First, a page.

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Wednesday, January 20, 2016

Hangman’s Knot (Columbia, 1952)


Hangman’s Knot is one of the very best Randolph Scott Westerns – and that’s saying a lot.

Producer and writer Roy Huggins created the screenplay expressly for Scott and approached Scott’s business partner Harry Joe Brown with a view to selling the project to Warners, but Brown (rightly) thought Columbia would be a better bet. Brown and Scott offered Huggins less for the script but Huggins got to direct, something he had always wanted to do. It was in fact his only movie as director. “I directed the film to prove I could do it,” he wrote. “Directors are a strange group. They like to make the world feel that directing is a very difficult thing to do, and it isn’t at all.”
Roy Huggins
It’s a tense, claustrophobic and gripping Western that develops character interestingly and has unexpected plot twists. Most of it is a siege story, as the (semi-) good guys are holed up in a stage way-station while the bad guys do everything they can think of to kill them and grab the gold they believe to be inside – maybe. Siege stories can make for rather static Westerns with too much talking and too little action, in a confined space (i.e. a studio set). But this one avoids that risk: it is action-packed and exciting.
One of the best Randolph Scott Westerns
It has the plotline of an attack in the late stages of the Civil War which is discovered to have taken place after Lee’s surrender. Westerns quite liked this story (see, for example, The Man from Colorado, Love Me Tender, others). Scott is principled CSA Major Matt Stewart who attacks a Union army wagon train to steal some gold, only to find afterwards that the war has been over for a month. Discussion develops amongst his men as to what to do with the loot, hand it over to the Union, keep it or, Randy’s preference, take it back down South to help with rebuilding. But a purported sheriff’s posse, actually a band of badmen, has other ideas. These villains would like the gold for themselves. So the stage is set for conflict.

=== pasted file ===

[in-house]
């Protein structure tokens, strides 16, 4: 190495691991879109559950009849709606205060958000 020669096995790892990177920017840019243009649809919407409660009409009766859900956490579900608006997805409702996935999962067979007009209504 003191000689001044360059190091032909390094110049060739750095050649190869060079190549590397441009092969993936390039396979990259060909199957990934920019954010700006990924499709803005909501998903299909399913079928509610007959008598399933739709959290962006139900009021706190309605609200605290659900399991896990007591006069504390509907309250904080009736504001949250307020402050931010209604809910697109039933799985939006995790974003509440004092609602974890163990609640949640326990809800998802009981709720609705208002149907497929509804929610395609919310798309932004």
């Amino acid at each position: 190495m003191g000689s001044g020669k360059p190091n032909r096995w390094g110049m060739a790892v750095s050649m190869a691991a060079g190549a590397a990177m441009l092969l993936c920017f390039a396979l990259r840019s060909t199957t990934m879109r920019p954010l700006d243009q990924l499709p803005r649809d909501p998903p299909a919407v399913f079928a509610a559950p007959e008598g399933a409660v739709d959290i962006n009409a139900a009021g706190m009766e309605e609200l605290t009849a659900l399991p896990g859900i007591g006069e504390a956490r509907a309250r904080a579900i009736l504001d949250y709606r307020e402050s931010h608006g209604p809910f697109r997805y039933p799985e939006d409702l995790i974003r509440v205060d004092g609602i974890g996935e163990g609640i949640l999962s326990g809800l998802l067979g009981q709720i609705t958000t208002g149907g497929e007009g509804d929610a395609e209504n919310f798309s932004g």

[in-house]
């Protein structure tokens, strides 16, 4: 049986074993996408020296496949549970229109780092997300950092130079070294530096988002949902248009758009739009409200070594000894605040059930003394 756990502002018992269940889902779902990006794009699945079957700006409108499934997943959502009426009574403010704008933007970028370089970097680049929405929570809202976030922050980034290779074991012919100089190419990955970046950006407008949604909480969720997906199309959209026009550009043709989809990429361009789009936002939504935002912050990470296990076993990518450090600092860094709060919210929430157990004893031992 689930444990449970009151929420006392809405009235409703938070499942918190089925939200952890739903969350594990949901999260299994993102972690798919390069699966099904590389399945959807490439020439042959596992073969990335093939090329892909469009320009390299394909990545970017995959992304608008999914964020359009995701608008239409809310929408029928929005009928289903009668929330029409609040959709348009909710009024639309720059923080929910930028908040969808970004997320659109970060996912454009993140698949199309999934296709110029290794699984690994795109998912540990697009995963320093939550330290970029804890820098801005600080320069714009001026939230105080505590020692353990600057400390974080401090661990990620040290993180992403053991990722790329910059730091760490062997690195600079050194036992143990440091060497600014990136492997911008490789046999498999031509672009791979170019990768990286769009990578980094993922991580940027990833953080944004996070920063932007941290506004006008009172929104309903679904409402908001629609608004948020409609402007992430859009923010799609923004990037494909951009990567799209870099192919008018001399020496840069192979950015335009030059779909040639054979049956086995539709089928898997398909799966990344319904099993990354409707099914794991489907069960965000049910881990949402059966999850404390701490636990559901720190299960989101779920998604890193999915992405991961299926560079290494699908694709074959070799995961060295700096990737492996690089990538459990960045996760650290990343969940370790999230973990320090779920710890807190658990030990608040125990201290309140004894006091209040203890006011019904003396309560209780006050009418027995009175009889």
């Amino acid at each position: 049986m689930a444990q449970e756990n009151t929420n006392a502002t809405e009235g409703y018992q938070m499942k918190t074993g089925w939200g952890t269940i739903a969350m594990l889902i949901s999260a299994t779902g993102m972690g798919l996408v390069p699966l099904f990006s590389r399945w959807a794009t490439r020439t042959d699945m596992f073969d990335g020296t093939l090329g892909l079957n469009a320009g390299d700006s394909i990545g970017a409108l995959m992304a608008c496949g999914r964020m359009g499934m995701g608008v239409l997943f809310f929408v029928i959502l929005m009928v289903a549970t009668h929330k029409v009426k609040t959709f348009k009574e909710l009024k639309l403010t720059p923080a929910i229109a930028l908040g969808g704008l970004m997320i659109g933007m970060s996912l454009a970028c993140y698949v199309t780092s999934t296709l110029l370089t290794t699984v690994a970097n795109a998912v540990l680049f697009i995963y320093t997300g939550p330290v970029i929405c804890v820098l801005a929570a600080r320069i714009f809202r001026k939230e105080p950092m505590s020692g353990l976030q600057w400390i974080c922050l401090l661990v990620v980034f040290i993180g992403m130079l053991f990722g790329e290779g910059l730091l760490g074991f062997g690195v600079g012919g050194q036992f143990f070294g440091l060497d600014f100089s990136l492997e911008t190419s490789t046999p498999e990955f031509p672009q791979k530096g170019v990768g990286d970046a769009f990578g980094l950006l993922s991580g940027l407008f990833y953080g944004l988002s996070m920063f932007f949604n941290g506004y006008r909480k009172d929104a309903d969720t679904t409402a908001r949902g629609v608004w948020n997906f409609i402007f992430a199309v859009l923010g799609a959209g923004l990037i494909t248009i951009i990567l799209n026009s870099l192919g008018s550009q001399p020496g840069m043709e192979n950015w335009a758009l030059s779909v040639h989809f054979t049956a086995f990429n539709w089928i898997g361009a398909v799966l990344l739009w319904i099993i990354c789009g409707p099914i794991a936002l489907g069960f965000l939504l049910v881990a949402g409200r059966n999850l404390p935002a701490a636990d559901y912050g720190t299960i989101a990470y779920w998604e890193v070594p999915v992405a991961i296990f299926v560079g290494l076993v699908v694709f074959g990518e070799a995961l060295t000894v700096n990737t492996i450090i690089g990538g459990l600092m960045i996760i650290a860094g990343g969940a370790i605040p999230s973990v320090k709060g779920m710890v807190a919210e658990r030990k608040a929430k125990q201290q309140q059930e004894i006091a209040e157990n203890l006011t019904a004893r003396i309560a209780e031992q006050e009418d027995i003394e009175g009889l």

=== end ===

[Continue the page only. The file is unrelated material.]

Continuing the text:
Good news: the band of badmen is led by Ray Teal, one of my favorite Western character actors. He is seriously unpleasant and not a little murderous. It is he who ties the eponymous ligature round the neck of brave Frank Faylen, one of Randy’s men. Teal’s henchman is Guinn ‘Big Boy’ Williams, in his last Western with Scott, and Monte Blue is another bandit, so it’s a pretty good posse.
Ruthless Lt. Lee Marvin
As for the other side, Major Randy’s second-in-command is Lee Marvin, in his first Western with Scott, and excellent he is too as the equally murderous Reb lieutenant (a role he would reprise two years later in Fox's The Raid). Among the ex-Confederate men are Faylen: Frank was not only cabdriver Ernie in It’s a Wonderful Life; he was also in a good number of Westerns, such as Gunfight at the OK Corral, The Lusty Men (also in '52) and Blood on the Moon, not to mention his derringer-toting tinhorn gambler in The Lone Gun. And as a callow youth who has never (until now) shot anyone in the war is Claude Jarman Jr. Jarman was a former child star who had, in my view, been stunningly good in Rio Grande in 1950 as John Wayne’s son – an actor of real talent. He does a good job playing a terrified boy who becomes a man.
Claude Jarman Jr.
The last of Randy’s men is played by John Call, who, director Huggins said, “couldn’t act his way out of a sack.” He had been a leprechaun in Finian’s Rainbow on Broadway and wasn’t exactly cut out for Westerns. Oddly, Glenn Langan gets fifth billing. I say oddly because he only has two lines and is shot in the back by Lee Marvin in the first reel.